Germans & Jews

Germans & Jews

History Is the Memory of A People

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Today, Europe's fastest growing Jewish population is in Berlin. Germany is considered one of the most democratic societies in the world, assuming the position of moral leader of Europe as they embrace hundreds of thousands of refugees. This development couldn't have been imagined in 1945. Through personal stories Germans & Jews explores Germany's transformation as a society, from silence about the Holocaust to facing it head on. Unexpectedly, a nuanced story of reconciliation emerges. What began as a private conversation between the two filmmakers and friends, Tal Recanati (Jewish) and Janina Quint (non-Jewish German), grew into a cultural exchange among many and we realize that the two people are inextricably linked through the memory of the Holocaust. Germans and Jews is at once uncomfortable and provocative, unexpected and enlightening.
Copyright Date: ©2016
Branch Call Number: DVD 305.8924 GER NVD
Characteristics: video file,DVD,rda
NTSC,rda
videodisc
digital,video,stereo,rda
1 videodisc (76 min.) : sound, color ; 4 3/4 in
Alternative Title: Germans and Jews

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m
maipenrai
Nov 06, 2017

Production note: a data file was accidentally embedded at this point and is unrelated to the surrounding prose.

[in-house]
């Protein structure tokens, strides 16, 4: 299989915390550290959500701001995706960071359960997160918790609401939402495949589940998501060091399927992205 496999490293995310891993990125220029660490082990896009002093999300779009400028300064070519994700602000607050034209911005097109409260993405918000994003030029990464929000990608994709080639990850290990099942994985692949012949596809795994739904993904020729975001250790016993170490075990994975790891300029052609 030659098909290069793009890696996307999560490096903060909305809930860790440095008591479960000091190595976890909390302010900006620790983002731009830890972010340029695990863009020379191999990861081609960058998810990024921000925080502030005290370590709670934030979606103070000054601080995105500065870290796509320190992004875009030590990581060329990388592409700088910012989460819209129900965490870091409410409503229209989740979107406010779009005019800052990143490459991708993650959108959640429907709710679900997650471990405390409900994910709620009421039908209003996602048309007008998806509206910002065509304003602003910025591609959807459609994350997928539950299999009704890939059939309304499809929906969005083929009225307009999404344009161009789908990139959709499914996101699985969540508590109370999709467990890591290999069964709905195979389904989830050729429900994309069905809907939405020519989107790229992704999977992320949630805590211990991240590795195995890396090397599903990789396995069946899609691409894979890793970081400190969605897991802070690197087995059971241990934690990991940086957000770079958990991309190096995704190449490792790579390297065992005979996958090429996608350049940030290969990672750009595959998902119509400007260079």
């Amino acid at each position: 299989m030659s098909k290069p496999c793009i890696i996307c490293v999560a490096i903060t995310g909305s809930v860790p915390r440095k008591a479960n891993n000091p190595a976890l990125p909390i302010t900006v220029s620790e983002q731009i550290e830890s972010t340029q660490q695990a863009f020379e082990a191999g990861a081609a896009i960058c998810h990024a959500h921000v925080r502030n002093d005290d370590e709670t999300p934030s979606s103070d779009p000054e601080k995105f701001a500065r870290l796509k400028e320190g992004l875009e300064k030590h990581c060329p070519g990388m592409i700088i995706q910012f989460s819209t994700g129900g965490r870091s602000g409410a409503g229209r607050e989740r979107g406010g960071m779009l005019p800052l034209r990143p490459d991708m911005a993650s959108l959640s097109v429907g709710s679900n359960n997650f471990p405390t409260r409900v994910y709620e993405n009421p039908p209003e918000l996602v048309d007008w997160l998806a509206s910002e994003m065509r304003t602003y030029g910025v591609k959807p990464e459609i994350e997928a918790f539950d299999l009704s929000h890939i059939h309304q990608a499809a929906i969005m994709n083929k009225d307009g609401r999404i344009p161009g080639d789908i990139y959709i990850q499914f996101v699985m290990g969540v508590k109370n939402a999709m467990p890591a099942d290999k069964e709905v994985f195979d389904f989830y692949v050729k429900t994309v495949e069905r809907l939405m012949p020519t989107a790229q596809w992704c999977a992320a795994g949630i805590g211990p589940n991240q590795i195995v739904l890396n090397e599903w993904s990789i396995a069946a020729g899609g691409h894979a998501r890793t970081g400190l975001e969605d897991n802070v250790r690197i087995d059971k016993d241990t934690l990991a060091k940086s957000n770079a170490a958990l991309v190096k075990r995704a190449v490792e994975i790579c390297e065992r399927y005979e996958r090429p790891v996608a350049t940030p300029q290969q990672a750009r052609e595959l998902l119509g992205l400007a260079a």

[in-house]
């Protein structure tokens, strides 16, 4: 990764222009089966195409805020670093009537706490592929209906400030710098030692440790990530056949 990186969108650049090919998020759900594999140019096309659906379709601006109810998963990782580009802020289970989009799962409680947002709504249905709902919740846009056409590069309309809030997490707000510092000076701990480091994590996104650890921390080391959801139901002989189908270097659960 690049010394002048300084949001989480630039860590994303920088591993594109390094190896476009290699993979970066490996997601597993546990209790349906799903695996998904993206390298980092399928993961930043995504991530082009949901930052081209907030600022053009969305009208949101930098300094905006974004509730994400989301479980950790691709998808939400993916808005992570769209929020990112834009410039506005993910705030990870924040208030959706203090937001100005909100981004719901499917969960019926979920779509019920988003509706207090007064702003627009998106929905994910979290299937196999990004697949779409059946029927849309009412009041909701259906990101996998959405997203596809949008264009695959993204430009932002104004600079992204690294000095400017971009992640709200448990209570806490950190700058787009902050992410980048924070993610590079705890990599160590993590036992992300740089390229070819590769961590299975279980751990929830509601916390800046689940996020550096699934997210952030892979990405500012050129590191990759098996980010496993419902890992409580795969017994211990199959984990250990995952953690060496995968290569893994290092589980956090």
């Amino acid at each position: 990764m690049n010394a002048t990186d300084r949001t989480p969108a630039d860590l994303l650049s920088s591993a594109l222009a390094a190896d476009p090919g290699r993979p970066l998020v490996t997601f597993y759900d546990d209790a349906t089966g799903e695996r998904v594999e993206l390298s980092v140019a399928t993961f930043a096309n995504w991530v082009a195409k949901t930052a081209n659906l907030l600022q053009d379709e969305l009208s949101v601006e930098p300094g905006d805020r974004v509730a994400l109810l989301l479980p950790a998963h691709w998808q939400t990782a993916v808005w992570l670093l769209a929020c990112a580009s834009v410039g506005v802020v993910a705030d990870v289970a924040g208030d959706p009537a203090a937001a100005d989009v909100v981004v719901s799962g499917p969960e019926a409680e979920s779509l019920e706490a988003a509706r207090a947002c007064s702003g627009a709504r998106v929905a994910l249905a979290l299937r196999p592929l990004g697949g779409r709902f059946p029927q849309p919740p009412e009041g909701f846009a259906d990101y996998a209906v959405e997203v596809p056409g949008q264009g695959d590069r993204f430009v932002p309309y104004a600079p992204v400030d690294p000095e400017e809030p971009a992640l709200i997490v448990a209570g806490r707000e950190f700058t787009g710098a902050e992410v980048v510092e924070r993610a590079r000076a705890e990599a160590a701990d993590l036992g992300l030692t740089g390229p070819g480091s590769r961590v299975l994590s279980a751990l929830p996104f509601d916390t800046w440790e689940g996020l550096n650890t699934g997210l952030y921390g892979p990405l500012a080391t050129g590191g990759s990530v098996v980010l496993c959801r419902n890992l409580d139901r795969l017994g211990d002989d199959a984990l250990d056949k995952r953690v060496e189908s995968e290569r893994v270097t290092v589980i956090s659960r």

This excellent documentary demonstrates that the younger generations of German citizens are acknowledging the role of their parents and grandparents in the Holocaust, expressing their sorrow and placing memorials throughout Berlin and the country. Some simply show where a particular man, woman, or child was taken from their home, never to return. One memorial shows another reminder of what is missing. Underground, almost out of sight, with no books, are empty white shelves, directly under the Bebelplatz. What was lost and burnt were the books by those who the Nazis ostracized and persecuted, who had to leave the country and whose stories were no longer allowed to be told. Symbolically, the underground bookshelves have space for around 20,000 books, as a reminder of the 20,000 books that went up in flames. On 10 May 1933, members of the Nazi German Student Union and their professors burned the books in front of the university. Included were works by Heinrich Mann, Erich Maria Remarque, Karl Marx, Albert Einstein and many other authors The Israeli artist Micha Ullman designed the library memorial, which was unveiled on 20 March 1995. The quotation from the memorial turned out to all too prophetic: Among those works burned were the writings of beloved nineteenth-century German Jewish poet Heinrich Heine, who wrote in his 1820–1821 play, "Where they burn books, they will also ultimately burn people." Perhaps not surprisingly, the older German generations are not part of the film. Excellent documentary of hope for the future of a country responsible for the death of millions. Surprisingly thousands of Jews have moved to Germany because they feel safe there. Highly recommend. Kristi & Abby Tabby

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